The Salvation Army thrift store in South Anchorage is still closed because of damage from the Nov. 30 Southcentral Alaska earthquake. Employees have been shuffled around to other locations, and it’s not clear yet exactly what the total cost of the repairs will be.
“It’s definitely taken a big bite out of some of the money we use for our other programs,” said Oscar Shaw IV, Salvation Army’s regional manager here.
More than four months after the 7.1-magnitude quake struck, some businesses scattered around Anchorage are still shuttered or temporarily relocated.
The Westmark Hotel in downtown has been closed since the earthquake to address structural damage and won’t reopen until April 29, a manager there said. Nonprofit group Cook Inlet Tribal Council’s employees have been splintered into three temporary locations while its building on San Jeronimo Drive undergoes repair.
In December, TV station KTVA had to relocate from its building at 1001 Northway Drive, just across the street from the Cook Inlet Tribal Council offices. The Northway building, formerly occupied by the Anchorage Daily News, suffered “extensive damage,” according to a report for the property filed with the city.
The foundation had moderate damage, as did roofs and floors. There were broken water lines, and drywall was destroyed in some places, the report said.
KTVA staff is now split up and operating in multiple buildings around town. At the temporary newsroom in a Midtown business park, "we are almost stacked on top of each other,” said news director Janis Harper. She expects the station will be able to move back into the Northway Drive building in April.
Alaska telecom giant GCI owns KTVA, and in addition to the station the company also has about 100 other employees who usually work in that Northway building. They, too, are still working at temporary locations.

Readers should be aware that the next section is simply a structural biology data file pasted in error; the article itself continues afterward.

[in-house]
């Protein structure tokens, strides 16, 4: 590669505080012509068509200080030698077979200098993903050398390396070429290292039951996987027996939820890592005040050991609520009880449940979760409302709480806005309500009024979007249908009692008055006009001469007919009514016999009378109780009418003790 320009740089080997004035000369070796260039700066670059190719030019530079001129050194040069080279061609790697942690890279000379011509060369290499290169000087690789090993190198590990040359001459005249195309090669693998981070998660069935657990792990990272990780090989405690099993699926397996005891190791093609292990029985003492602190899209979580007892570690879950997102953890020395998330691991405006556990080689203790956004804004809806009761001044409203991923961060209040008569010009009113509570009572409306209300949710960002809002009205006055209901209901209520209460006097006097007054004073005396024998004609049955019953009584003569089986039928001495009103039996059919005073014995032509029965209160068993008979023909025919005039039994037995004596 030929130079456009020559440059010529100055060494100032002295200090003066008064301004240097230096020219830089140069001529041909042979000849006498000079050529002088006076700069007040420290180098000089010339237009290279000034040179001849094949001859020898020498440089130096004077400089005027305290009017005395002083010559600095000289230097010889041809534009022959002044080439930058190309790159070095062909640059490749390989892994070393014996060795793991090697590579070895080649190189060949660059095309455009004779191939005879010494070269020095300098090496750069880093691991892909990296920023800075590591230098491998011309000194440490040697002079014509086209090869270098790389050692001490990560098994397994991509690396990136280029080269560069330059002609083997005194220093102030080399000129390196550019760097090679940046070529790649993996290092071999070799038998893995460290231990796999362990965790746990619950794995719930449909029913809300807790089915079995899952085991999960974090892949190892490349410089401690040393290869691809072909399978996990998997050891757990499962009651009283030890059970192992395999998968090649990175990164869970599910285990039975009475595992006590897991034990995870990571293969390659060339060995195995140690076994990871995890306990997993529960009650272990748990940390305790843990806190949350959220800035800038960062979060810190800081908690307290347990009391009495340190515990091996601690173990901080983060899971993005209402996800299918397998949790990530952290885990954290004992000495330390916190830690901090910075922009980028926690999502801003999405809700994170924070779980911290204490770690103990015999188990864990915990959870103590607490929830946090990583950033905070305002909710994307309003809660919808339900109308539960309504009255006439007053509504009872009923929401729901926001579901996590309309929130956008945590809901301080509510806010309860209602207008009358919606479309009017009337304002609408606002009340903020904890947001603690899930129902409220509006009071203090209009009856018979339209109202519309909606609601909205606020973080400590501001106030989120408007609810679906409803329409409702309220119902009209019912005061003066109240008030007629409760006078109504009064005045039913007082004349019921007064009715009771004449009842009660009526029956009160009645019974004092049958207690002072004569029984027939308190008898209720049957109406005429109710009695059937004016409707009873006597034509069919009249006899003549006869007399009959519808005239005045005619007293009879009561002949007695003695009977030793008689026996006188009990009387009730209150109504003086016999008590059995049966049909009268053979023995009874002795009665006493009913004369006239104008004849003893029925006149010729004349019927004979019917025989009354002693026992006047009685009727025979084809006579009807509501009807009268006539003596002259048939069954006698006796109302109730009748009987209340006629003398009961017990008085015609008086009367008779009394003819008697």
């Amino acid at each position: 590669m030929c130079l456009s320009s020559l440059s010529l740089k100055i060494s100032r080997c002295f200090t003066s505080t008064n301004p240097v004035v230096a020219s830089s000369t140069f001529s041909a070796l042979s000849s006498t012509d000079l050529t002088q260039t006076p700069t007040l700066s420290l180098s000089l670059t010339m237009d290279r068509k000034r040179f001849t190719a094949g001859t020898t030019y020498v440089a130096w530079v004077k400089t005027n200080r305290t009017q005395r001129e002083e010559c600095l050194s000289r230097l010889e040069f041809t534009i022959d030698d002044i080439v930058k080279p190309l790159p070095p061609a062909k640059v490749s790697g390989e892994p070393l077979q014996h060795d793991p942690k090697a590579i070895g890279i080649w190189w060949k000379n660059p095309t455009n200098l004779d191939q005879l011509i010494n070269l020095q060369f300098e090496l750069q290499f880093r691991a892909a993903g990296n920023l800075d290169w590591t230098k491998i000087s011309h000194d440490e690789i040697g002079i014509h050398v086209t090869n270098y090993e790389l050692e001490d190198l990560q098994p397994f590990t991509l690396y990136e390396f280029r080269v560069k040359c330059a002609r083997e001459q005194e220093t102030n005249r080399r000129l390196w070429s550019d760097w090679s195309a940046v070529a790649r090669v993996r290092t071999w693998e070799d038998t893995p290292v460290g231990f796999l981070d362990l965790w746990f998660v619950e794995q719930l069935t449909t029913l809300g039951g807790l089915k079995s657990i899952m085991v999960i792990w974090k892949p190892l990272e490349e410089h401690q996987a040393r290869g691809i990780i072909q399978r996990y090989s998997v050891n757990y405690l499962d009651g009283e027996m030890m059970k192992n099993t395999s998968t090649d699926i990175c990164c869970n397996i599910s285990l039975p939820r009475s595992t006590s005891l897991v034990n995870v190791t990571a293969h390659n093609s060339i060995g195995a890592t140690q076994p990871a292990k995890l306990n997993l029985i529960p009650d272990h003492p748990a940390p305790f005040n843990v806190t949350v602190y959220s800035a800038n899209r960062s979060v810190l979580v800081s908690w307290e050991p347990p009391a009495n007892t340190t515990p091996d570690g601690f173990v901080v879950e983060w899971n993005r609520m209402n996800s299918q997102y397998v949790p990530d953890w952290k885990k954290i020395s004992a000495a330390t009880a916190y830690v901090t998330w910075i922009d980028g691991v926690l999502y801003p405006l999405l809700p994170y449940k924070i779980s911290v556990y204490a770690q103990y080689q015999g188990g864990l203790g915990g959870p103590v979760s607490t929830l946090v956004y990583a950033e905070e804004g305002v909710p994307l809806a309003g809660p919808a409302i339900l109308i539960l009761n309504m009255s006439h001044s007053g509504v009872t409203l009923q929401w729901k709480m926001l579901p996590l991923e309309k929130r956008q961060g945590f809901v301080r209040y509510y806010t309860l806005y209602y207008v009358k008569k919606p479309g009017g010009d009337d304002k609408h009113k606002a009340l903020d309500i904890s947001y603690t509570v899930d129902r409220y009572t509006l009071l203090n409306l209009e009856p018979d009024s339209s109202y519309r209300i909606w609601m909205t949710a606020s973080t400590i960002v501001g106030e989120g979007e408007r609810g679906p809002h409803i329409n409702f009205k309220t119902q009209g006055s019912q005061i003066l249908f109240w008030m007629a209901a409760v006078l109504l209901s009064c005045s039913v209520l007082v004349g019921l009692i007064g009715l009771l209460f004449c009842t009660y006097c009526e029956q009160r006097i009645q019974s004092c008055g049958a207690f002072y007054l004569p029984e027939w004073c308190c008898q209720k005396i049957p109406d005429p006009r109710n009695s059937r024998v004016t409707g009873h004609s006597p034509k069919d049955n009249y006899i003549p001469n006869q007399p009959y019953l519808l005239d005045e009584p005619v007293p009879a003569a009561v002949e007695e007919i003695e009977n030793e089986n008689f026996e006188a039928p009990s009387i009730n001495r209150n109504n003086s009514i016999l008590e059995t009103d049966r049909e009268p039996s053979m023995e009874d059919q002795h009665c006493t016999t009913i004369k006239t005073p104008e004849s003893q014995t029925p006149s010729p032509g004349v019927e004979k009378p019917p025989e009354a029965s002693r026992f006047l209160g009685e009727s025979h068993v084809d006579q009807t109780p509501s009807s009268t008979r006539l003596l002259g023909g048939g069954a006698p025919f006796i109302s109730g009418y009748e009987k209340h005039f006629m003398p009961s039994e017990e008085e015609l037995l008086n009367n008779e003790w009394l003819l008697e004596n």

“It’s been a bit of a challenge, I know, finding the space and getting people equipped with the technology and equipment they need to do their jobs,” said GCI spokeswoman Heather Handyside. “I think what we’ve tried to do is give people a safe, comfortable, temporary environment to work in."
It’s difficult to measure the scope of how many businesses in Anchorage are still physically disrupted because of quake damage. The municipality has a list of 10 commercial properties in Anchorage that were still red-tagged as of March 26, marking them as unsafe to occupy.
But those are only the businesses that have been in touch with the municipality to get an inspection. If a business had a non-city engineer inspect the property, it wouldn’t be on that list.
About 60 more commercial properties are yellow-tagged, said Bob Doehl, director of the municipality’s development services department. Those yellow tags means occupancy and use are restricted.
At the Cook Inlet Tribal Council building, water lines broke and there was water damage to much of the ceiling on multiple floors, according to a safety assessment filed with the city. There was damage to drywall, and to a corner of the building’s exterior.
The 258 people who usually work there are now split up into spaces on DeBarr Road, Bragaw Street, and in Midtown at the BP building.
The hardest part of the disruption has been losing regular interaction among staff and also the people who use CITC’s services, said president Gloria O’Neill.
“We really miss the connection because we are scattered across Anchorage," she said. She hopes CITC will be back in its offices by Dec. 1. The group is also using the repair time as an opportunity to make some changes in how the space is designed.
VIP Restaurant, a Korean eatery on Northern Lights Boulevard in the Valhalla Center strip mall, remains closed for repairs even as other businesses in that property have reopened. A fence was up around VIP on Thursday, and a sign near the door said "unsafe.”
The restaurant is expected to be open again within two weeks, according to Said Obeidi, whose family owns Valhalla Center.
At the Salvation Army on Dimond, people have dropped off donations even though the store is closed, Shaw said. He wants to direct that traffic to the locations that are still open, on Northern Lights Boulevard and in Wasilla.
“I know people are eager to get rid of stuff, it’s spring cleaning,” he said, “but outside the fence now it looks like a dump.”